Right in the middle of an English class discussion, Palo Alto High School sophomore Sarah Sundermeyer stood up and left. Her teacher, Ms. Angell, was talking about the power dynamic which led to the Chilean Coup of 1973 when Sundermeyer realized that much like the Chileans struggled against a dictator, she, as a mere student, was living under the authority of her teachers. She felt obligated to show up at school every day because the administration kept track of her attendance and her teachers had control over her grades. In an attempt to challenge the power dynamic in the classroom in the same way the Chilean people historically overthrew their president, Sundermeyer ignored the astonished stares of her classmates and teacher and walked out the door. Three other students stood up to follow her.
Most high school students would not dare to get up and leave in the middle of class without permission. However, slightly different rules apply in Sundermeyer’s English class, part of Paly’s new Social Justice Pathway. In the SJP, founding teachers Erin Angell and Eric Bloom encourage their 30 students to draw real life applications from the lessons in class. The structure of the SJP creates a great deal of trust between students and their teachers, offering students the opportunity to approach assignments with outside-of-the-box mentalities. The pathway also aims to provide students with the skills to impact social change in a meaningful way.
An idea is born
For years, teachers at Paly had noticed a need for academic options where students could develop a sense of purpose in their education. Bloom and Angell wanted to create a program that would allow students to become assets to their community rather than just fulfilling a graduation requirement or adding another line to their transcripts. Two years ago, the Palo Alto Unified School District asked teachers to submit proposals for innovative programs that were unlike any the district already had.
“[The district] wanted out-of-the-box,” Bloom says. “They wanted us to come up with ideas that didn’t have the constraints of traditional classroom experiences or high school experience[s].”
In response, Angell and Bloom gathered a group of excited teachers, then brainstormed and submitted a proposal. From the earliest stages, the SJP excited Paly principal Kim Diorio.
“I personally was the type of student who would have really loved this pathway,” Diorio says. “I think it really ties learning into what’s going on in the world around us — looking at current events and history, decisions people have made over the course of time, social justice, and social responsibility. In a sense, it makes the learning more relevant.”
After receiving one of four district grants, Bloom and Angell explored existing alternative programs around the Bay Area and attended conferences to further improve their proposal. The two traveled to Massachusetts to learn about the School Within a School program at Brookline High School. SWS provides 120 10th through 12th grade students with a more democratic environment and allows them to form closer relationships with their teachers.
“School Within a School goes way back to the ’70s, and it was about empowering students to have more voice in the construction of curriculum,” Bloom says. “It really resonated [with us].”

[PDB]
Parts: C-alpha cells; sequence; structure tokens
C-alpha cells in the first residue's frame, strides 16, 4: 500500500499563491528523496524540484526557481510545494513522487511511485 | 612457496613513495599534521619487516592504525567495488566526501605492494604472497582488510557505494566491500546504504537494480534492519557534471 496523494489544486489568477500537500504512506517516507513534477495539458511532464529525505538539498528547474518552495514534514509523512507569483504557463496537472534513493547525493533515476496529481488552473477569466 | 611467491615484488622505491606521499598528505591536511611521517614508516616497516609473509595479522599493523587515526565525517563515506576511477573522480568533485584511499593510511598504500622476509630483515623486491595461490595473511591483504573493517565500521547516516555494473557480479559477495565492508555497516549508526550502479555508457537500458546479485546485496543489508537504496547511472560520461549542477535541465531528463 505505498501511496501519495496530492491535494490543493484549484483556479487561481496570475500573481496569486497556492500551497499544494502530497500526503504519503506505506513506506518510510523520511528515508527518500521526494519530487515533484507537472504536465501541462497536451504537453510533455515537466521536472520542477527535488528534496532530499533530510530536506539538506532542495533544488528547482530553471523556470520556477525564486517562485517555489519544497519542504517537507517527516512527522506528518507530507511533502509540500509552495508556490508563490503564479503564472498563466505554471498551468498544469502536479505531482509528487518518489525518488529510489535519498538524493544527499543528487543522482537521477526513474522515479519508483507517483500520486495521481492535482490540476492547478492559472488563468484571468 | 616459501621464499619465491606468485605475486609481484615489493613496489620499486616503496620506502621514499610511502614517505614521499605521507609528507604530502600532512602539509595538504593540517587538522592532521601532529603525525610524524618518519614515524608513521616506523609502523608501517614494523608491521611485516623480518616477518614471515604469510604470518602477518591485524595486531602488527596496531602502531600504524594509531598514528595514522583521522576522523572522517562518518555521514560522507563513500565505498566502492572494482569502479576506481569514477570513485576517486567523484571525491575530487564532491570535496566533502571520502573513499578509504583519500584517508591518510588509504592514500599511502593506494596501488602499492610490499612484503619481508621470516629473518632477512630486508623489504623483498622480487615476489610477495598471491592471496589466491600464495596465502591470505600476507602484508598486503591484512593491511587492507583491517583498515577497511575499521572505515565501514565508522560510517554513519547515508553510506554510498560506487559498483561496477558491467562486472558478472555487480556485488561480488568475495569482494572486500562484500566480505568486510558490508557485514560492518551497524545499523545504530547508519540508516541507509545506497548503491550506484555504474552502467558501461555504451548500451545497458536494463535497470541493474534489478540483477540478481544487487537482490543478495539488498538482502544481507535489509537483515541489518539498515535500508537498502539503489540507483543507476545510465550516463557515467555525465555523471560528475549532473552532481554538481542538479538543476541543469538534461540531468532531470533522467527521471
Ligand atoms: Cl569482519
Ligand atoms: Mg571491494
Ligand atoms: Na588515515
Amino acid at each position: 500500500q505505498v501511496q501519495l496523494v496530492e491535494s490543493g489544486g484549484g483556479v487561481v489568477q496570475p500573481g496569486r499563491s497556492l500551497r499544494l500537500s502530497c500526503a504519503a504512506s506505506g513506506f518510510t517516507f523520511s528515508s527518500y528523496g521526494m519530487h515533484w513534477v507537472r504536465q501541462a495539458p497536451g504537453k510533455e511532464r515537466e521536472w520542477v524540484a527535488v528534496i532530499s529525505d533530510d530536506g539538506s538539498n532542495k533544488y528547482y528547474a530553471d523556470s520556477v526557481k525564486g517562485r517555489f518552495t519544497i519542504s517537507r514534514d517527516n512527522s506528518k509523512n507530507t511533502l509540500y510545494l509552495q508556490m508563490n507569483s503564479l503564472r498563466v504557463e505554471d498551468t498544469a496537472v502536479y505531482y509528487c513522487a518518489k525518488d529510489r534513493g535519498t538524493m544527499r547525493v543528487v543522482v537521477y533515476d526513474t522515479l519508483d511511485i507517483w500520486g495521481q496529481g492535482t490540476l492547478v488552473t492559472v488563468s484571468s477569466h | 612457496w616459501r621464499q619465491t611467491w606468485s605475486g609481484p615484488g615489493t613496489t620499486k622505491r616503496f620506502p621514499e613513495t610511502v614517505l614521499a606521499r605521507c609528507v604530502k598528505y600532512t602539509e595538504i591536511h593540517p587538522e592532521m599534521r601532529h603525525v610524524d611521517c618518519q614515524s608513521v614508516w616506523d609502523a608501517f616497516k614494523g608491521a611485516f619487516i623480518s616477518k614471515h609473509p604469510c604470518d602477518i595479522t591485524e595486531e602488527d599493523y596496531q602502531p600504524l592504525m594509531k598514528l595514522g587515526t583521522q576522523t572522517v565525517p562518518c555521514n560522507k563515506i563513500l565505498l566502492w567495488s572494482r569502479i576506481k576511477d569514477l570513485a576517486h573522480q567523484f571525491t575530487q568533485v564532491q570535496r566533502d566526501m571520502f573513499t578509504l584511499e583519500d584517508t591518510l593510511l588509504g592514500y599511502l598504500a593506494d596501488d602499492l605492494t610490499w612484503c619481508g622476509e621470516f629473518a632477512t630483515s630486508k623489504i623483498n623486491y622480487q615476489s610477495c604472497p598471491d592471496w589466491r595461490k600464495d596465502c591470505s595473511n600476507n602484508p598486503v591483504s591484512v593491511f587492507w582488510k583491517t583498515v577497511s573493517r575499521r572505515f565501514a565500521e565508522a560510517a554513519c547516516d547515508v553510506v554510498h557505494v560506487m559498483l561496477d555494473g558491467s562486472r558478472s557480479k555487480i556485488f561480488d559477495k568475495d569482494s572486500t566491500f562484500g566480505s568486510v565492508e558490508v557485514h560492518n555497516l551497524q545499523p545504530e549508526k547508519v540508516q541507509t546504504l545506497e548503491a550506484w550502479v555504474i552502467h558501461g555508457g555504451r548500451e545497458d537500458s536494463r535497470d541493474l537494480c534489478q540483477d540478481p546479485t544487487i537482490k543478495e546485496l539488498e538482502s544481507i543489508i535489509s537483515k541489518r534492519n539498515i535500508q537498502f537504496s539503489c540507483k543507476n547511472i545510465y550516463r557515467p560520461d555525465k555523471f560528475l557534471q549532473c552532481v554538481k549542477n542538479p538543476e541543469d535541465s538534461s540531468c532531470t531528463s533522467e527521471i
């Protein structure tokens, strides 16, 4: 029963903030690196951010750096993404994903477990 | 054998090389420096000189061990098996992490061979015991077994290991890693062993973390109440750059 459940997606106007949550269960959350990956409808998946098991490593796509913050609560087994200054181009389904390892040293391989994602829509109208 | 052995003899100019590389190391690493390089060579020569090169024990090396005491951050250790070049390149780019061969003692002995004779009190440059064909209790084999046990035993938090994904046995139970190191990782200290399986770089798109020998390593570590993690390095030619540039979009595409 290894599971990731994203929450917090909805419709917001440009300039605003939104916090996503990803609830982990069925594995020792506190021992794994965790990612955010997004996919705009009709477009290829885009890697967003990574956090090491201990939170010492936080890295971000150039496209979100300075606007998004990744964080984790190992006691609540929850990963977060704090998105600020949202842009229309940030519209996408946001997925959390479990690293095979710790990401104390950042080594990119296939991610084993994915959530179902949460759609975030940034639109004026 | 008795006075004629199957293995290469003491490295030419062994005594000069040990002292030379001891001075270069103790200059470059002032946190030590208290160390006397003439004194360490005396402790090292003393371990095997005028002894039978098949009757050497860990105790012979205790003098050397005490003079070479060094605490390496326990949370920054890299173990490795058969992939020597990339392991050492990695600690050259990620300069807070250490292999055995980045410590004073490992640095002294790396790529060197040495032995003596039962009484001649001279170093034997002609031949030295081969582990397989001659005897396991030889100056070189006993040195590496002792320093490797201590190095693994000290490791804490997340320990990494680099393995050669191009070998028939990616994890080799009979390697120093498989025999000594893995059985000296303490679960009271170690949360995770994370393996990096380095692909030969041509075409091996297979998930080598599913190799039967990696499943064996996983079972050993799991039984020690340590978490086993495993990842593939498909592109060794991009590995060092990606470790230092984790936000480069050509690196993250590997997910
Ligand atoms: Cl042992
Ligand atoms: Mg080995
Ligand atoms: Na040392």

Angell and Bloom were particularly inspired by the SWS’s concept of student empowerment and student voice in the classroom. When creating the pathway, they looked to incorporate this idea into their curriculum.
The pathway, currently in its inaugural year, the pathway comprises two classes that fulfill sophomore graduation requirements: a combined English 10 and 10 Accelerated class taught by Angell and a Contemporary World History/U.S. Government course taught by Bloom. The two will continue to teach this year’s first cohort of students in their English and social studies classes for three years, from sophomore through senior year. Each year, two more teachers will join the pathway; at full capacity, there will be six SJP teachers. Some Paly teachers have already expressed interest in joining the pathway after witnessing the enthusiasm of Angell and Bloom.
Inside the classroom
The pathway allows the teachers more freedom to teach concepts in ways that fit the needs and interests of their students. For instance, instead of teaching U.S. Government first semester like all other sophomore history teachers, Bloom’s class took Contemporary World History in the fall.
“The students are given more control over what they learn and their education,” says SJP sophomore Jason Pollak. “It’s really just a heightened experience that’s better than other classes I’ve been in.”
At its core, the SJP highlights a unique element of trust. Students who have chosen the pathway commit to three years with the same teachers and classmates without really knowing what they were getting into. As it is a new option this year, current students could not ask upperclassmen about the pathway experience; instead, they put their trust in Angell and Bloom.
Additionally, students who opted into the pathway tend to enjoy the alternative approach to learning and also value the act of giving back to the community through the service that they are required to do while in the pathway.
“I think that a lot of teenagers don’t contribute much to their society,” Pollak says. “It’s easier to make a good positive change through … the service and the social justice activities that are in the pathway.”